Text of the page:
The startup Kickstarter has reorganized into a public benefit corporation, a legal move that states that the startup intends to have “a positive impact upon society”. Now, the company famous for funding new and upcoming projects is legally obligated  to take into account public benefit when making decisions. Additionally, Kickstarter will be required to disclose information on its social impact. This choice to start moving away from overbearing investors and shareholders is a growing trend among startups. Derrick Feldman, President of Achieve, a company that deals with online fundraising strategies,  states that more technology companies may follow in Kickstarter’s footsteps. He explains that public benefit corporations are useful for startups that “may have wrestled with the way companies have been formed and established in the past.”

Kickstarter, on their part, considers their reorganization another step towards transparency, which they have not always been associated with in the past. In 2012, concerns were raised over where money raised for projects that don’t come to fruition goes. Kickstarter has clarified that concern in their terms of use, and they has taken measures to become more  accountable to the public. Before becoming a public benefit corporation, they were already voluntarily designated a B Corporation and was required to follow exhaustive social and environmental responsibilities. Not many companies have chosen to become a public benefit corporation, but Kickstarter has joined companies such as Patagonia and This American Life in this decision. The co-founders of Kickstarter believe that the number of public benefit corporations will join them in the future, choosing to disregard “business as usual, and the pursuit of profit above all”.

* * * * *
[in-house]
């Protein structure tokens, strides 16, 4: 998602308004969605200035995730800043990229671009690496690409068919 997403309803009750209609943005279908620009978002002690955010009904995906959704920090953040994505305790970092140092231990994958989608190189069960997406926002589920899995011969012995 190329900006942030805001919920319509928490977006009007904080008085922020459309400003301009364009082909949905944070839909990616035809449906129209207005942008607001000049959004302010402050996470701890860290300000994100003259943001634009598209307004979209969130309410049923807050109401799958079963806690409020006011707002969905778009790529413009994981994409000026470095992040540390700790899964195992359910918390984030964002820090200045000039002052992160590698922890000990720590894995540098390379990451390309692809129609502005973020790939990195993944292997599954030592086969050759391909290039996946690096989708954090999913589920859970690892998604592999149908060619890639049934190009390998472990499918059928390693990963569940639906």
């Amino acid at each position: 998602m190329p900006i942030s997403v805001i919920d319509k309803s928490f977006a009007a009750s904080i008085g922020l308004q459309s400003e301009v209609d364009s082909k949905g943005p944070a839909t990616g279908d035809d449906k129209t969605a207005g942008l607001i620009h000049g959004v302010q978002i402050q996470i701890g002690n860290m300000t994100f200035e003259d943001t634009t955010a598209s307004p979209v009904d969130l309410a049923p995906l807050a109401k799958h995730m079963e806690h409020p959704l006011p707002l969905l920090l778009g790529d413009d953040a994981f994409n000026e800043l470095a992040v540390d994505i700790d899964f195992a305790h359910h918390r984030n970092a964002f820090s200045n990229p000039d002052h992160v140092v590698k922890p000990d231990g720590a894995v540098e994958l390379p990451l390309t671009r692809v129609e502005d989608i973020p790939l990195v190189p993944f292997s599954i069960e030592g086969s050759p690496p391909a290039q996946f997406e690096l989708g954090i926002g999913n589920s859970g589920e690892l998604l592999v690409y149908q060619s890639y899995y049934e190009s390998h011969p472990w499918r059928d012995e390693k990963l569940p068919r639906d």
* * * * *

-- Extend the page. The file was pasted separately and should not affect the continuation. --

Article via CNETSeptember 21, 2015

Photo: Kickstarter HQ Look via Scott Beale [Creative Commons Attribution-NonCommercial-NoDerivs]